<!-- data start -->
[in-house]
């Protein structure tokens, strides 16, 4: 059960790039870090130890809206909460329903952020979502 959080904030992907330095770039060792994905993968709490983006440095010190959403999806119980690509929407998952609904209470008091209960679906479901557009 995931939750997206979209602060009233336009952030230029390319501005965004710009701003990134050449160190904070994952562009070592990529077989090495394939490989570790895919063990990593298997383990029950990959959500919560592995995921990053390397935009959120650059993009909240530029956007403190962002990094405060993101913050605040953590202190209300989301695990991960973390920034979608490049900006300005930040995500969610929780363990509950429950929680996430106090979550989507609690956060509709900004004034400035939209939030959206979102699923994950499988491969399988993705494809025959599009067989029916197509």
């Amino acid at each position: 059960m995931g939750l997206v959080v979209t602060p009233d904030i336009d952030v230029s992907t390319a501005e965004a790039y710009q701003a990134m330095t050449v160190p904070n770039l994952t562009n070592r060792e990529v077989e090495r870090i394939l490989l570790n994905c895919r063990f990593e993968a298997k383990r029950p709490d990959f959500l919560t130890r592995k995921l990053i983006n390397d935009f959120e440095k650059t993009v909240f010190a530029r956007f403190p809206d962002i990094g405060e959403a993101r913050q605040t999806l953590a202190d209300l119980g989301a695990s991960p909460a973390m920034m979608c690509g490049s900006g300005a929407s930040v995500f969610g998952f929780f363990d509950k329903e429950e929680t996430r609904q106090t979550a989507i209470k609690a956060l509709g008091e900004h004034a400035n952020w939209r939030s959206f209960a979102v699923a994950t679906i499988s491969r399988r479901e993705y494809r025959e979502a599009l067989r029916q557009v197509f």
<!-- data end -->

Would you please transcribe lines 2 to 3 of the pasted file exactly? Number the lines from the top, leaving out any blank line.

């Protein structure tokens, strides 16, 4: 059960790039870090130890809206909460329903952020979502 959080904030992907330095770039060792994905993968709490983006440095010190959403999806119980690509929407998952609904209470008091209960679906479901557009 995931939750997206979209602060009233336009952030230029390319501005965004710009701003990134050449160190904070994952562009070592990529077989090495394939490989570790895919063990990593298997383990029950990959959500919560592995995921990053390397935009959120650059993009909240530029956007403190962002990094405060993101913050605040953590202190209300989301695990991960973390920034979608490049900006300005930040995500969610929780363990509950429950929680996430106090979550989507609690956060509709900004004034400035939209939030959206979102699923994950499988491969399988993705494809025959599009067989029916197509």
């Amino acid at each position: 059960m995931g939750l997206v959080v979209t602060p009233d904030i336009d952030v230029s992907t390319a501005e965004a790039y710009q701003a990134m330095t050449v160190p904070n770039l994952t562009n070592r060792e990529v077989e090495r870090i394939l490989l570790n994905c895919r063990f990593e993968a298997k383990r029950p709490d990959f959500l919560t130890r592995k995921l990053i983006n390397d935009f959120e440095k650059t993009v909240f010190a530029r956007f403190p809206d962002i990094g405060e959403a993101r913050q605040t999806l953590a202190d209300l119980g989301a695990s991960p909460a973390m920034m979608c690509g490049s900006g300005a929407s930040v995500f969610g998952f929780f363990d509950k329903e429950e929680t996430r609904q106090t979550a989507i209470k609690a956060l509709g008091e900004h004034a400035n952020w939209r939030s959206f209960a979102v699923a994950t679906i499988s491969r399988r479901e993705y494809r025959e979502a599009l067989r029916q557009v197509f």